While surfing I found this:
Online dating site OkCupid has released its latest OKTrends study of its users, this time focusing on what people of different racial groups like. Poring over the profiles of more than 500,000 users, they isolated key words and phrases, then grouped them by the self-identified race of each user.
Trends emerged: white males like Tom Clancy. Black women like soul food (whether this pertains to the cuisine, the film or the television show, is unclear). Both Asian men and women claim to be "simple." Black men, on the other hand, are much more likely to call themselves "cool."
In traditional OKC style, the post is cheeky. While parsing what white users like, author Christian Rudder writes: "If I had to choose over-arching themes for white people's lists, for men, I'd go with 'frat house' and for women, 'escapism.' Whether one begot the other is a question I'll leave to the reader."
OKC set out to answer the question, "What tastes, interests, and concepts define an ethnic group?" And on the surface level, it seems that the words of its users prove a number of stereotypes about various ethnic groups "like." But while the results are fascinating, I think they're less a sign of what people like, and more a sign of what people think they should like, in order to attract that special someone.
One of OKTrends' most recent posts was on the "big lies" that people tell in their profiles — why shouldn't some of the results of this survey be any different?
And in fact, as Rudder points out, white women are probably not being completely honest. He writes that it's "amazing the extent to which their list shows a pastoral or rural self-mythology: bonfires, boating, horseback riding, thunderstorms. I remind you that OkCupid's user base is almost all in large cities, where to one degree or another, if you find yourself doing much of any of these things, civilization has come to an end."
Why is it "self-mythology" when white women talk about how much they love boating? Couldn't the same be said about black women who have a lot to say about God? Sure, blacks are some of the most churched people in the country, but it stands to reason that when a woman is part of a community where positive associations are placed on church, then she's going to talk up how important it is to her — especially as she tries to distill herself into a few sentences to attract a partner. But this emphasis on church may not be an accurate representation of how often she attends.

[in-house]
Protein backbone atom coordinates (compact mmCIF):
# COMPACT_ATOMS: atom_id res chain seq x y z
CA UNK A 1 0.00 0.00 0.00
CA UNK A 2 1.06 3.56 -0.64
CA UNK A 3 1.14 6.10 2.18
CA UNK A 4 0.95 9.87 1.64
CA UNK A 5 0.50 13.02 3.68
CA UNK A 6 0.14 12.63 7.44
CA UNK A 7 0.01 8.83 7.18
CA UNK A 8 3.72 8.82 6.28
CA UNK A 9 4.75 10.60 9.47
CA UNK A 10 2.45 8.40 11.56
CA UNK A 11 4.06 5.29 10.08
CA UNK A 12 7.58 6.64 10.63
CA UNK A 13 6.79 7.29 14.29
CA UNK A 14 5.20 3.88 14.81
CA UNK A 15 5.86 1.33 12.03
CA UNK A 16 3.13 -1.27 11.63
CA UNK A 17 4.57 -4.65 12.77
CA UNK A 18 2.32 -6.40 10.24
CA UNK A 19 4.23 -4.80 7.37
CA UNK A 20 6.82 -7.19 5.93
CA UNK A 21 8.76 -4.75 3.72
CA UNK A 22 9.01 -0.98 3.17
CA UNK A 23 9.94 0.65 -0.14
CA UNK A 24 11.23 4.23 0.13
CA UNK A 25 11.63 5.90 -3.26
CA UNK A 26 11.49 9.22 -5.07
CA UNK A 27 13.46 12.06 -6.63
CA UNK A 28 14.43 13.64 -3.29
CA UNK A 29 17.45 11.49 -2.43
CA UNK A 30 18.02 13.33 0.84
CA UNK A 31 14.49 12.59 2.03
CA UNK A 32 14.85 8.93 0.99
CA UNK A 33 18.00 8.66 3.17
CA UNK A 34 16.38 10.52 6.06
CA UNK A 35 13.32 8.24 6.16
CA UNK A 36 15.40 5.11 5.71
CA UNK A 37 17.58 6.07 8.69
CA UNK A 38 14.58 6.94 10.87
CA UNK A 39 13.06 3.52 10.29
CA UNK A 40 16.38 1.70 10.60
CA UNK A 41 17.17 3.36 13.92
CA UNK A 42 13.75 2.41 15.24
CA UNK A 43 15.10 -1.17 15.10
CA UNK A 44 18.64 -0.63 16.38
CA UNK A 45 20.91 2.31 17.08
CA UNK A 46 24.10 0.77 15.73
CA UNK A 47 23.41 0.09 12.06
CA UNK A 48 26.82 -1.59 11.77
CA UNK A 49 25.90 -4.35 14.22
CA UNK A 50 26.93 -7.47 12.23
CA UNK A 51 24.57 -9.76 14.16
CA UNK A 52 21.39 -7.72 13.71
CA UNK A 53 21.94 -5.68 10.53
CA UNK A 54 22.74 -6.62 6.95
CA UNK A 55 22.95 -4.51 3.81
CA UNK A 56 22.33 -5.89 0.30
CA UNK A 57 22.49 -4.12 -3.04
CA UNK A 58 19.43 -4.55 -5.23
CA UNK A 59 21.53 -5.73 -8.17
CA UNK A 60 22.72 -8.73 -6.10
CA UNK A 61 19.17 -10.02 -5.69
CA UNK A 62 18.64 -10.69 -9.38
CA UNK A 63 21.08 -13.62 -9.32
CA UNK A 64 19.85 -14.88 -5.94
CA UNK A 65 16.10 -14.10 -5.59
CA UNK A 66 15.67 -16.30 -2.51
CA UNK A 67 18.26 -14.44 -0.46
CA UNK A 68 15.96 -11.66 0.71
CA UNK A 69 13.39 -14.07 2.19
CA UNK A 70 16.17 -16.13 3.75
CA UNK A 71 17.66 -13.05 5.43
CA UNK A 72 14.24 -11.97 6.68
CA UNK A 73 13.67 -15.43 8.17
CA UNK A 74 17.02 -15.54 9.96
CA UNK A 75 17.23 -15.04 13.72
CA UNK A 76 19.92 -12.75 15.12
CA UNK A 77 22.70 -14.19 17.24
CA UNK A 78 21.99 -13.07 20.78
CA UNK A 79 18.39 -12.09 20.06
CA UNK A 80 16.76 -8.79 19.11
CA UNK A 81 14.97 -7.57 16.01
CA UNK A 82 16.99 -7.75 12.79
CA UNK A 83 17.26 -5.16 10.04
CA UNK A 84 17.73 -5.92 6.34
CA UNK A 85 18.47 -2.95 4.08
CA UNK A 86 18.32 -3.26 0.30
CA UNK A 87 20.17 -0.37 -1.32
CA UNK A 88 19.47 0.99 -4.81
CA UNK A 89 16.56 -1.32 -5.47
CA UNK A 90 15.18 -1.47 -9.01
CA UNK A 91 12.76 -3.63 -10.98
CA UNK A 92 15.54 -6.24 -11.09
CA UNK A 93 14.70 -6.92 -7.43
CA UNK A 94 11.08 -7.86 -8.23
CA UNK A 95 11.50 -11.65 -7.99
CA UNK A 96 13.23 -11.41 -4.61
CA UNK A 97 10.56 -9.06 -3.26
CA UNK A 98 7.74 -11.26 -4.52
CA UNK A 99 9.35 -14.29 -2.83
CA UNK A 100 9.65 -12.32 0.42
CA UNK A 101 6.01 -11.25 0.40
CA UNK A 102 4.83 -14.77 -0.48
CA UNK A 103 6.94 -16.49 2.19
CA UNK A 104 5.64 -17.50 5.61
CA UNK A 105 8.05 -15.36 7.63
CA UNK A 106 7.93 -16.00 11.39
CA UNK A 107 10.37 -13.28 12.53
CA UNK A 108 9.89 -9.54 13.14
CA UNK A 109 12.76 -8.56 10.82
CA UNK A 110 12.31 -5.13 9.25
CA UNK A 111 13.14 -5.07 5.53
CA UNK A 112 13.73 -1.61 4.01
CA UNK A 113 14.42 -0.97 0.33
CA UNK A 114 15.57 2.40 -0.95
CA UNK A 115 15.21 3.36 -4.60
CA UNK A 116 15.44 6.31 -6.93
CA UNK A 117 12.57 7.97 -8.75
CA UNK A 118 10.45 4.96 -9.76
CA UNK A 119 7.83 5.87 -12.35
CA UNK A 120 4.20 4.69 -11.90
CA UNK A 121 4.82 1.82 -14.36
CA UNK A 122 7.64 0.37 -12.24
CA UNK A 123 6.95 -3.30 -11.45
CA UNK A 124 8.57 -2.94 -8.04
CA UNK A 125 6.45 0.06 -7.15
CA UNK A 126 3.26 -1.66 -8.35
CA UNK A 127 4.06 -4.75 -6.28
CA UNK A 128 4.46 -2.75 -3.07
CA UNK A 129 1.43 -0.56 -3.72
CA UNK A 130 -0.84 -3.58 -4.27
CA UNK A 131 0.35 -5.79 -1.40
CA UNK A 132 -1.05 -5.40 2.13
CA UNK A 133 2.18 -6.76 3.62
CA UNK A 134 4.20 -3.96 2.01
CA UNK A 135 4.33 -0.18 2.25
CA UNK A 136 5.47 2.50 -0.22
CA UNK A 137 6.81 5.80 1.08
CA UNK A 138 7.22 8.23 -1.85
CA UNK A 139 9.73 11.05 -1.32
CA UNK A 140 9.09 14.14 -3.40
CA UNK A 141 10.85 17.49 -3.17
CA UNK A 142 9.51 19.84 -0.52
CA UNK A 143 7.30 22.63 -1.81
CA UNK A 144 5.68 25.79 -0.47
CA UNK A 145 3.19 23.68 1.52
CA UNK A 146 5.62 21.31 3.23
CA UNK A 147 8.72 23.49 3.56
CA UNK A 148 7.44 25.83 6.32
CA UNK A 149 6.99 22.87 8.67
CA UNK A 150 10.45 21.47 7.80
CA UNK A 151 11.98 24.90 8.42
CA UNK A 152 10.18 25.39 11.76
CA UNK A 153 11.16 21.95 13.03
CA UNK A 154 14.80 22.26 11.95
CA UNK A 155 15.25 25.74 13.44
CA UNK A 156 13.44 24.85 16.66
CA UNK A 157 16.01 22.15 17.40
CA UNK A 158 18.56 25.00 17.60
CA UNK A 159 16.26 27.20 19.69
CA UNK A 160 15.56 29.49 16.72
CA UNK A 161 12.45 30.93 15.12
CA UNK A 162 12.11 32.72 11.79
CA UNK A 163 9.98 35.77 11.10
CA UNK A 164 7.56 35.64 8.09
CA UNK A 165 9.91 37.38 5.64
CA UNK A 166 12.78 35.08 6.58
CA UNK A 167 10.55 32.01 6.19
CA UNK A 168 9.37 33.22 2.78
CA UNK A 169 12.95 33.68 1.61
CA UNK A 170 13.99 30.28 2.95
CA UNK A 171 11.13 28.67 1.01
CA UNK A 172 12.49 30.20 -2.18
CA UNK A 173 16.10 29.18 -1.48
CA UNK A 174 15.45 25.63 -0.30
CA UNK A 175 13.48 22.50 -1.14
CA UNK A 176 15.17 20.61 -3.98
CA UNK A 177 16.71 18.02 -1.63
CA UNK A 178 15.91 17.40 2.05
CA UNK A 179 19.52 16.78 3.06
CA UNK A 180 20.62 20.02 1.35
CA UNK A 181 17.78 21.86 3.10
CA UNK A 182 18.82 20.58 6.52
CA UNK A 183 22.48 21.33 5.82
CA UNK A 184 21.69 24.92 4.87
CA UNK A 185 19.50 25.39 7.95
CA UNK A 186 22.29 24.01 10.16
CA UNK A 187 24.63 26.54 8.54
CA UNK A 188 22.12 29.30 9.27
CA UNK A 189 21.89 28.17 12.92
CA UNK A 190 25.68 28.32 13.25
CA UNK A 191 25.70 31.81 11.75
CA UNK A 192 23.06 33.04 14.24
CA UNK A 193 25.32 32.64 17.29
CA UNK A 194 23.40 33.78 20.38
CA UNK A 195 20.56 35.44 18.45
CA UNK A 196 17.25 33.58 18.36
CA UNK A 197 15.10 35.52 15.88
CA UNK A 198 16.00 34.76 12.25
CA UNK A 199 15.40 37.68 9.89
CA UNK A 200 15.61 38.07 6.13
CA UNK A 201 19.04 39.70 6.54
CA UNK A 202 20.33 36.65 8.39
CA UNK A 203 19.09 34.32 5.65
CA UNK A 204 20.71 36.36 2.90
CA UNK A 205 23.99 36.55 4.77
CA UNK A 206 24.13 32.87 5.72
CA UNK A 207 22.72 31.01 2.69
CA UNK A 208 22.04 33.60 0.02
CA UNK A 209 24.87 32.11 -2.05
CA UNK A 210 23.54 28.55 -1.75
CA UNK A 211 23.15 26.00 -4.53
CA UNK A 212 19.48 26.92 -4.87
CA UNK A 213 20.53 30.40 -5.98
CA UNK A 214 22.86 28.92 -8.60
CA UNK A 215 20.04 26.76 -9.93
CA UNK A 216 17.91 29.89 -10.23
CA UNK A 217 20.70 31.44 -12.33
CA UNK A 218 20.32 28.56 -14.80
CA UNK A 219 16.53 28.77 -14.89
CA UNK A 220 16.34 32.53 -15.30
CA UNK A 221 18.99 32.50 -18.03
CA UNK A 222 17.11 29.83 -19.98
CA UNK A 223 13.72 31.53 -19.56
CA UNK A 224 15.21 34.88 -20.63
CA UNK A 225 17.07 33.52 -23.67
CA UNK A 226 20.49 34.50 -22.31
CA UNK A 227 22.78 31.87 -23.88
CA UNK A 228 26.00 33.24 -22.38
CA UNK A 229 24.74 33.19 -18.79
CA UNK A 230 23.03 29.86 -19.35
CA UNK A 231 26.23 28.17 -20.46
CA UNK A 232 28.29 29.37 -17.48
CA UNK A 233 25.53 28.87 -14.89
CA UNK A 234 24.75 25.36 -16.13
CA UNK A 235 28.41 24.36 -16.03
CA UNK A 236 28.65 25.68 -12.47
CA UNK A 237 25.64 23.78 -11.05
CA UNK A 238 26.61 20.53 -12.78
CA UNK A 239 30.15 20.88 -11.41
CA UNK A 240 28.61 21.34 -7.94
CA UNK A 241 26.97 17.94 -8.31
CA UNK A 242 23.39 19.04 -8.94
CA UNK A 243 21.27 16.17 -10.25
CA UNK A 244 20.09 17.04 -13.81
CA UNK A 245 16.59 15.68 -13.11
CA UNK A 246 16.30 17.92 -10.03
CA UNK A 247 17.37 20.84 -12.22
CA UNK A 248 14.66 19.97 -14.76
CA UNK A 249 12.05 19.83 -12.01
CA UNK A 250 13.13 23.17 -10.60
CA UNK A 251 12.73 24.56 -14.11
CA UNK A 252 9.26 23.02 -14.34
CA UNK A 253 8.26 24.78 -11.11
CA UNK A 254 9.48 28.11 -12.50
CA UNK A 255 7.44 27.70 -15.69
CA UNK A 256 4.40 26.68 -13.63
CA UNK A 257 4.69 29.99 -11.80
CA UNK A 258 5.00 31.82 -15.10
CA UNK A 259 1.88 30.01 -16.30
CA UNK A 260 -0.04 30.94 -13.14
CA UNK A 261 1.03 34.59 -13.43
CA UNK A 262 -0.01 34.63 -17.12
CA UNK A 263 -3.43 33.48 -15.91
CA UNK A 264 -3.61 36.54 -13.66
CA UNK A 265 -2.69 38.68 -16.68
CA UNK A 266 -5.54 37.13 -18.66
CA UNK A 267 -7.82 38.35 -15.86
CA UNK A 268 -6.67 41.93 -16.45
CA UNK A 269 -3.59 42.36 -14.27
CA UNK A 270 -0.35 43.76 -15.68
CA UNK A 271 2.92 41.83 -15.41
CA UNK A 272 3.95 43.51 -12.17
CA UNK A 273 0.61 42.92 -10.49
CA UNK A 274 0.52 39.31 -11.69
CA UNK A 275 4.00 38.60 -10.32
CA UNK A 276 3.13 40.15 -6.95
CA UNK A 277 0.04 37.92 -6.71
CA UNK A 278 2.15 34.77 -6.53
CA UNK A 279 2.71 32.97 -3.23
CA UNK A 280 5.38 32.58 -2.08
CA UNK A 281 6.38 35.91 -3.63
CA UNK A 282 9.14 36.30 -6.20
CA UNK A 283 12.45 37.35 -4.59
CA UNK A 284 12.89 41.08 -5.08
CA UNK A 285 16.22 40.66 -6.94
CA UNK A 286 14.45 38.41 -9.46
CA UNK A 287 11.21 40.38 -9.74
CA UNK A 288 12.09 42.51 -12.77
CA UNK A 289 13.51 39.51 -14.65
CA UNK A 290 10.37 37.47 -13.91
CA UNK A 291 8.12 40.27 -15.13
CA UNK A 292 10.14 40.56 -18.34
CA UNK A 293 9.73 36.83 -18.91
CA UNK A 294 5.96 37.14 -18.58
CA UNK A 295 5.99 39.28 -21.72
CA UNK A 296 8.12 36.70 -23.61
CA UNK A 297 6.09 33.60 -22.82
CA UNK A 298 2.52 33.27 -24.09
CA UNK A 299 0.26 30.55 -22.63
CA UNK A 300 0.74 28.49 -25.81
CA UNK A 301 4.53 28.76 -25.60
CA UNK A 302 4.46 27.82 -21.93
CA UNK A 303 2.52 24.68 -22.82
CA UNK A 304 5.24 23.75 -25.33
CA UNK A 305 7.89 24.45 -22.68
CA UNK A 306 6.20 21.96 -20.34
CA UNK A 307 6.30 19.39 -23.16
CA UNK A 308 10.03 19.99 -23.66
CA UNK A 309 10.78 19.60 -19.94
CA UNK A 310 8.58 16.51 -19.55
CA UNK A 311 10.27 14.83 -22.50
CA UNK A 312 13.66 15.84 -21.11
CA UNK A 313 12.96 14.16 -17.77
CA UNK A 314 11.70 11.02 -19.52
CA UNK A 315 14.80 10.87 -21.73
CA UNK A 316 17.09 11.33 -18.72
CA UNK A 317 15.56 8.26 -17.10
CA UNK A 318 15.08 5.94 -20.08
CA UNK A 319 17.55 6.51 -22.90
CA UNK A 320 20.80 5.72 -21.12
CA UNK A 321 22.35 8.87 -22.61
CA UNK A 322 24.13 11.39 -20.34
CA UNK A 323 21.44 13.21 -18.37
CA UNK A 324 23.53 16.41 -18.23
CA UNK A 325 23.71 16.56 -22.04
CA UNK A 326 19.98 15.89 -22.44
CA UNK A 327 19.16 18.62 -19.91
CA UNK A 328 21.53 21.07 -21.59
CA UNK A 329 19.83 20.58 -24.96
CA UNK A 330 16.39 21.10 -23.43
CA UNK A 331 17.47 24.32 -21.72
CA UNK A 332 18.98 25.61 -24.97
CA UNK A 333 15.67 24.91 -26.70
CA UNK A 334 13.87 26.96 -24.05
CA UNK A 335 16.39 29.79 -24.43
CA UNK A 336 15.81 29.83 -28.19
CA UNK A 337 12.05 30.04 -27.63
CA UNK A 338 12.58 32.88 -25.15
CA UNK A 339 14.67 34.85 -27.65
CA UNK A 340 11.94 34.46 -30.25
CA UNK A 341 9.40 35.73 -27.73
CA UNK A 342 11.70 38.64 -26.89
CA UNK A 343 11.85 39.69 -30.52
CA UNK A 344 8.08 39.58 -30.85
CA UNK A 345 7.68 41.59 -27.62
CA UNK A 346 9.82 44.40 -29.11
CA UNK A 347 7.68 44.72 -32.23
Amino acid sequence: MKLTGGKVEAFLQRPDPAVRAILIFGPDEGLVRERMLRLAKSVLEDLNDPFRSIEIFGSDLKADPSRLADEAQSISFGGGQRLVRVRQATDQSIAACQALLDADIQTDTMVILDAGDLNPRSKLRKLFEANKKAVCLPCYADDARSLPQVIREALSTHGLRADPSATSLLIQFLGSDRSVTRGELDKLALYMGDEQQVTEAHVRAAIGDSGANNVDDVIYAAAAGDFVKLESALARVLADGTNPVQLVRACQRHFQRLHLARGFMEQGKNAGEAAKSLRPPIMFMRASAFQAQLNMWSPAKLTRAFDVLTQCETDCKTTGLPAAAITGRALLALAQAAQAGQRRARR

And look at the top phrase used by middle eastern women: "different cultures." This is a signal that those women who use the site are probably interested in dating men who aren't of similar backgrounds. Again, this has less to do with what these women are "really like" and more to do with whom they want to attract.
OKCupid's trend blog is a good read, nonetheless. Their infrequent, but informative, posts have covered everything from the best time of day to take a profile picture, to who messages whom. Empirical data is far more informative than the generic "10 Ways You're Driving Him Away" articles other dating sites seem to love posting. And while OKC's users skew heavily toward young, urban, tech-savvy individuals, it's still useful to know how this demographic is dealing with love, sex, and relationships. And even though the site comprises a subset of all the people looking for partners, it does prove one thing: no matter the platform, people will always present themselves in a way that makes them look most attractive to the group they're interested in.